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23 and Me Male and Female Haplgroups


I just spent the evening reviewing the male and female haplogroups of Benjaman’s 23 and Me matches that are predicted to be at the 3rd and 4th cousins levels.  I was hoping to find a geographical pattern that might indicate his origins. 

Unfortunately, the haplogroups of his matches do not reveal too much information because of their variety.  His male haplogroups are mostly R1b1b2a and its downstream subclades, with one I1* [European], one Q1a3a [Native American], one E1b1a8a [African America], and one G2a [Turkey and the Mediterranean].  His female haplogroups are quite varied.  These include HV0 and various subclades of H1, H5, and H7, also subclade U2, various subclades of U5, one T1, two T2b, one L3e5, and subclades of both K1 and V.  It is curious to me why his male haplogroups should be relatively similar, but his female haplogroups should consist of such a wide variety.

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Benjaman’s Powell and Davidson Matches


In February 2009, Jim Barrett, Group Administrator of the Powell Surname DNA Project, contacted me regarding 34/37 marker matches Benjaman Kyle had with members of the study.  For about a year, I researched how these Powells might be related to Benjaman.

In the Spring of 2010, however, while I was reviewing Benjaman’s matches in the Sorenson Molecular Genealogy Foundation Y-database, I noticed a 27/28 marker match with a Davidson that I had not taken too seriously.  This match did not appear to be competitive with the matches with the Powells. But on closer examination I discovered the Davison match was just as important because of the way Sorenson scores its markers.  Whereas DNA Heritage and Family Tree DNA score each component of a multicopy marker separately, Sorenson counts them as a single marker.  This normalized the Sorenson match to 33/34, with a single mismatch on DYS458, one of the fastest moving markers on the test panel.  The Davidson Y-DNA results were very different from other Davidsons who had been tested.

The Sorenson site does not give you information on living family members, but the pedigree of the Davidson who matched Benjaman indicated that he was a descendant of Thomas Davidson who came to the US with a group of other Scottish LDS converts in 1852.   Very few members of the family moved away from Utah.  One of the exceptions was John McNeil Davidson, who moved to Wyoming in about 1905, then to Idaho, and finally settling at least between 1912-1915 in Central Point, OR.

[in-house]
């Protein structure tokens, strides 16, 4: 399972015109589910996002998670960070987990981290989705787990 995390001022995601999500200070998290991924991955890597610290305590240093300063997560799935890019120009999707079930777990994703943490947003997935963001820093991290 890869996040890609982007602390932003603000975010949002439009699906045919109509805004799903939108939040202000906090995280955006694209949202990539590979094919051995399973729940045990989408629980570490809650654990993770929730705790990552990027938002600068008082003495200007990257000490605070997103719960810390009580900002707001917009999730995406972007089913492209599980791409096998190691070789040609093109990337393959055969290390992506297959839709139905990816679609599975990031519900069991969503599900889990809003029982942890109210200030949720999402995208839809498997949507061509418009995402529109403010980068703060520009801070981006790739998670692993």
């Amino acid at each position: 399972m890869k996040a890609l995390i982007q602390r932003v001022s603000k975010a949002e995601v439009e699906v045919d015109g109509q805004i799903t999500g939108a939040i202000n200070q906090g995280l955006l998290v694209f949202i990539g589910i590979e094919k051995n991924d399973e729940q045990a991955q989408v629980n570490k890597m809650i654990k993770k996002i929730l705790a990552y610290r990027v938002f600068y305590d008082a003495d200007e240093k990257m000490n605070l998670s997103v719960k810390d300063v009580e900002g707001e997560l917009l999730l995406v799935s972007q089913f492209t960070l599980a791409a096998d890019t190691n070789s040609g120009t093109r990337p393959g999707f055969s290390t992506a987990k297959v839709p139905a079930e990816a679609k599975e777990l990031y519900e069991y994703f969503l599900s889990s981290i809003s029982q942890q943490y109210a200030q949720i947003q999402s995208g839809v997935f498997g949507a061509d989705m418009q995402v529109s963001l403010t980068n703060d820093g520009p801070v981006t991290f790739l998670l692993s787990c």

When I compared the Davidson history with the history of the Powells, I found that both families were in Western Oregon in about 1915.  The map shows the locations of the two families around this time.  They were not that distant from each other along what is now I-5.  Further comparison of the families indicated that the Powells are descended from three Powell brothers who were preachers along the Oregon trail in the 1850s, about the same time the Davidsons were making their way west to Utah.  The story of John, Alfred, and Noah Powell can be read here.

Locations of Powells and Davidsons in about 1915

There were many opportunities for the Davidsons and the Powells to be in the same area, so that it is possible that there was a nonpaternity event where a genetic Powell carried the Davidson family name.  A nonpaternity event can be an illegitimacy, an adoption, or a name change.  So far, we have not been able to determine when such an event occurred, but it is the most logical explanation why Benjaman matches a Davidson who is closer to Powells than he is to people with the Davidson name.

To illustrate the relationship, see the cladogram on the right.  Yellow circles represent a Y-DNA haplotype (profile).  The larger the circle the most people with that haplotype.  The lengths of the lines joining the yellow circles are proportional to the number of mismatches between those haplotypes, and the red lables are the markers these mismatches occur on.

Cladogram Showing the Relationship between Benjaman Kyle and his closest matches.

The cladogram has been constructed on the bases of 32 markers because this is the number of markers the Sorenson database overlaps with that of FTDNA.

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The Hand in the Snow


The Hand in the Snow

Our blog would not be complete without a mention of The Hand in the Snow.  This was our first big military identification case with the Armed Forces DNA ID Laboratory, performed with a dream team of top forensic scientists.  Our successful identification of the frozen arm and hand found in the Alaska glacier as belonging to crash victim Francis Joseph van Zandt was featured in 300 newspapers worldwide, and will be published as a feature article in  Scientific American in the next few months.

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U.S. AMBASSADOR PARTICIPATES IN WWII MEMORIAL DEDICATION, DISCUSSES US-FUNDED EFFORTS IN YAP


Attendees at the Memorial Service on Yap Island, July 2010

Identifinders has been assisting History Flight and Missing Air Crew in their efforts to locate family references of MIAs for DNA identification. On July 24-28, U.S. Ambassador to the Federated States of Micronesia Peter A. Prahar travelled to Yap State to participate in the dedication ceremony of the Ensign Joseph E. Cox Memorial, named in honor of a U.S. naval pilot whose F6F-5 Hellcat fighter plane was shot down over Yap Island on September 6, 1944.  Thanks to the efforts of Identifinders, members of the family of Howard Holding were present; Holding was killed during the same mission.  Identifinders located his niece, Terri Trick, who with her brother Brent Jacob, traveled to Yap to attend the ceremony.  To read the Press Release issued by the Embassy of the United States of America Kolonia Public Affairs Section, click here.